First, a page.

“Many industries have realised the potential of biobased materials and everything that comes along with them”
The potential and opportunities connected to biobased materials are huge, and many exciting solutions are already on the market. One example are new plastic varieties such as PHA and PLA, which can be produced using bacteria, and are both biodegradable and compostable in industrial conditions.
At Marketplace, we’re actively promoting biobased alternatives, considering them a good step towards creating more sustainable products. Today, several biobased alternatives in different sectors are available on the website, for example:
Cyrene – a bioderived and safe solvent that has proven to be effective in a range of applications.
Proviplast 1944 – a non-phthalate biobased plasticiser for low temperature applications.
miDori bioSoft – a plant seed oil-based softener for cotton and cotton-blend textiles.
Biobased materials may seem as a great solution – and to certain extent they truly are – but it’s a bit more complicated than you might think. There are pitfalls and aspects worth considering that shouldn’t be forgotten.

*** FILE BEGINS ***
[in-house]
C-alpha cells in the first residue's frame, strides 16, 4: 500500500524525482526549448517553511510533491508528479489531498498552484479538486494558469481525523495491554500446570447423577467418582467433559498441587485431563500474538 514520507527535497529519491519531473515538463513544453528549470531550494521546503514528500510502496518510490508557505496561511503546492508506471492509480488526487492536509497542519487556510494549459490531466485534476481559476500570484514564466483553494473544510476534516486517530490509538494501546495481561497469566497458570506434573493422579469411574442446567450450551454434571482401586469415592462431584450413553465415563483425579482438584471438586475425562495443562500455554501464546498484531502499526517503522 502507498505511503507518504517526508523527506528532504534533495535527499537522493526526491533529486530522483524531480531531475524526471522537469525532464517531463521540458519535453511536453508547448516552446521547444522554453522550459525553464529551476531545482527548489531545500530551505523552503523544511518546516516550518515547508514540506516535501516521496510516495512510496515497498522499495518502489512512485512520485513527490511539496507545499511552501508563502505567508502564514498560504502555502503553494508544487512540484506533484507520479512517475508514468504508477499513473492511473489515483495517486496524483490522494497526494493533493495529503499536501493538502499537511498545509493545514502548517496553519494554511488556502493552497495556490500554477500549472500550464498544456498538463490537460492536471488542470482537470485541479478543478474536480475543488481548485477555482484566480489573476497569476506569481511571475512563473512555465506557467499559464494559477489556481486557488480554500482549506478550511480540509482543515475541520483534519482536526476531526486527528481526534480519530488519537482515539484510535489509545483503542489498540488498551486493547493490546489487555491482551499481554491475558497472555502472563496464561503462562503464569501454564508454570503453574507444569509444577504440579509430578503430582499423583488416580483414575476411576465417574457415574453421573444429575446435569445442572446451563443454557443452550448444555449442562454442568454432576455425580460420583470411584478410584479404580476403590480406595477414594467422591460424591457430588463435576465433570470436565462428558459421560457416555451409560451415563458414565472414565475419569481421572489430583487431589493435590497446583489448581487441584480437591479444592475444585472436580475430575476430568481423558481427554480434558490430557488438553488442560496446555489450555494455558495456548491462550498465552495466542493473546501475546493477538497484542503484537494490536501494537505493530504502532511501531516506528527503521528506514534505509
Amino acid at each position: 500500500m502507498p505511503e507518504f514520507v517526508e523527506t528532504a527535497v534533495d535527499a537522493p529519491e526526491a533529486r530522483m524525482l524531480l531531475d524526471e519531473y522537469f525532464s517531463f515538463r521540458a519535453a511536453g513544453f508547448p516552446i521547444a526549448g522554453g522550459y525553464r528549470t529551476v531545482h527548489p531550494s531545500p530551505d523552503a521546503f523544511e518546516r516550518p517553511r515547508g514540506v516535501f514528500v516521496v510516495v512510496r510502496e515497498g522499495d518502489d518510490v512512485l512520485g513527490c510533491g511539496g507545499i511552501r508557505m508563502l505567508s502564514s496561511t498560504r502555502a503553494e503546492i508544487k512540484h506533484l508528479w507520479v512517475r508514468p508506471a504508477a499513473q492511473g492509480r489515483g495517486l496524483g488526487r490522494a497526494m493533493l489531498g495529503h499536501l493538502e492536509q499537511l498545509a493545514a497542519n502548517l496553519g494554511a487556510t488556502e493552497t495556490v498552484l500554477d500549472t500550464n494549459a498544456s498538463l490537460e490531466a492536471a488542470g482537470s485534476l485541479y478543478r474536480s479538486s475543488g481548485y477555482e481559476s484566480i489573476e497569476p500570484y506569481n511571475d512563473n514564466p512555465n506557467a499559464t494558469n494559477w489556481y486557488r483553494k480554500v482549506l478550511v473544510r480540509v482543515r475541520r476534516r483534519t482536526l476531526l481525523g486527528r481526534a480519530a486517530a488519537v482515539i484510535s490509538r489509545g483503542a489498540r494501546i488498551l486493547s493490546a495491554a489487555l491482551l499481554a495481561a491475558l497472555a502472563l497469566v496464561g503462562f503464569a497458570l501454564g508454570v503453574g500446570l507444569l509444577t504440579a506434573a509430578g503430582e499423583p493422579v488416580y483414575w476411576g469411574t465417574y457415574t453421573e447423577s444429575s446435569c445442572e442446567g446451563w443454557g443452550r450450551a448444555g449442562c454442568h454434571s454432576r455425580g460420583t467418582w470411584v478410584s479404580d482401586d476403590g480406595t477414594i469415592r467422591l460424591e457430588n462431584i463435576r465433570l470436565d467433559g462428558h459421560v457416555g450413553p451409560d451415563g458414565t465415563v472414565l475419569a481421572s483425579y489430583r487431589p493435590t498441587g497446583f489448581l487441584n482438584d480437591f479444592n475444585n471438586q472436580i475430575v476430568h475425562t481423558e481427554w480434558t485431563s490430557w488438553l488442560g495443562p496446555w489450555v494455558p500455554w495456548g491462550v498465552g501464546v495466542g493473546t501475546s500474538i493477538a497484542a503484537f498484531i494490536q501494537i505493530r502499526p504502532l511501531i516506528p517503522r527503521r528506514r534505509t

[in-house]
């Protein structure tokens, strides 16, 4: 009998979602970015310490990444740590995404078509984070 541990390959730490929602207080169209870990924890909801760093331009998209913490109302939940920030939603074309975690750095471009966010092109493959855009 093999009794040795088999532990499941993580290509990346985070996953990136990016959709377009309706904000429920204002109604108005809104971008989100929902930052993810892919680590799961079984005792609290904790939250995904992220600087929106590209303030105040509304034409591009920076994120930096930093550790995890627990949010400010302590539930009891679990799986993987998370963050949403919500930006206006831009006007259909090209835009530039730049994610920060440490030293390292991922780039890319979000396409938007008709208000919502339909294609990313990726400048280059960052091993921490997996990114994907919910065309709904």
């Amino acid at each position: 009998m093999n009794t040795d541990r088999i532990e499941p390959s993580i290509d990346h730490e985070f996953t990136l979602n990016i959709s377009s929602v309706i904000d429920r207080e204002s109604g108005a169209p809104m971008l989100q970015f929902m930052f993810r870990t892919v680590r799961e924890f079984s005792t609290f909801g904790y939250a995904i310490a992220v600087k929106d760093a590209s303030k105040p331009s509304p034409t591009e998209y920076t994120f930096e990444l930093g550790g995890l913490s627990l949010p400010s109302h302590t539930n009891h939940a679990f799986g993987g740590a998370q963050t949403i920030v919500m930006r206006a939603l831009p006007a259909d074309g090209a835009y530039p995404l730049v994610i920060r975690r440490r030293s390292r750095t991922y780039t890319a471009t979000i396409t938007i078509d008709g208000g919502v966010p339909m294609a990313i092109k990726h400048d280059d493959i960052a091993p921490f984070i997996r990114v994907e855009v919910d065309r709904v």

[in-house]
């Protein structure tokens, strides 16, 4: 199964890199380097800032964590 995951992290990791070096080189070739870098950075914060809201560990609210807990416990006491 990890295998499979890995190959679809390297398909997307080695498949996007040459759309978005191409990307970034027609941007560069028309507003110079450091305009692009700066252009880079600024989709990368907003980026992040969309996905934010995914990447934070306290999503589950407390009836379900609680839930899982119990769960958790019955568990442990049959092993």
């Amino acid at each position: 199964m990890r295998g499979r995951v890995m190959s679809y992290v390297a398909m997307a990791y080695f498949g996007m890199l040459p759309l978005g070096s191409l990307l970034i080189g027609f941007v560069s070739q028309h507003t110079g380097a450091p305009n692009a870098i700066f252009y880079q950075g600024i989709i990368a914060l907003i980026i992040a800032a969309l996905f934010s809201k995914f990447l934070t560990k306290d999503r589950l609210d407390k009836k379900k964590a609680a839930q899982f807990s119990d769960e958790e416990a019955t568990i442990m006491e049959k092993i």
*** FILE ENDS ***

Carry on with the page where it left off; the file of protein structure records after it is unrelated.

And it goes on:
For this reason, we have listed five things about biobased materials worth remembering:
1. How sustainable are the sources?
Biobased building blocks can come from a wide array of different raw materials, for example corn, sugar cane and wood. One thing that they all have in common is that they’re crops and need space, soil, water and light to grow. There have been doubts as to what impact a shift towards growing crops for biobased building blocks instead of food would have on society and the environment, and how sustainable such a shift would be.
At the moment, there seems to be no immediate threat to the total food production, but nevertheless, aspects such as where the crop has been cultivated and harvested play a vital role in ensuring overall sustainability. In conclusion, the source and supply chain of the raw material must be understood and considered when evaluating biobased alternatives.
2. The intrinsic properties won’t change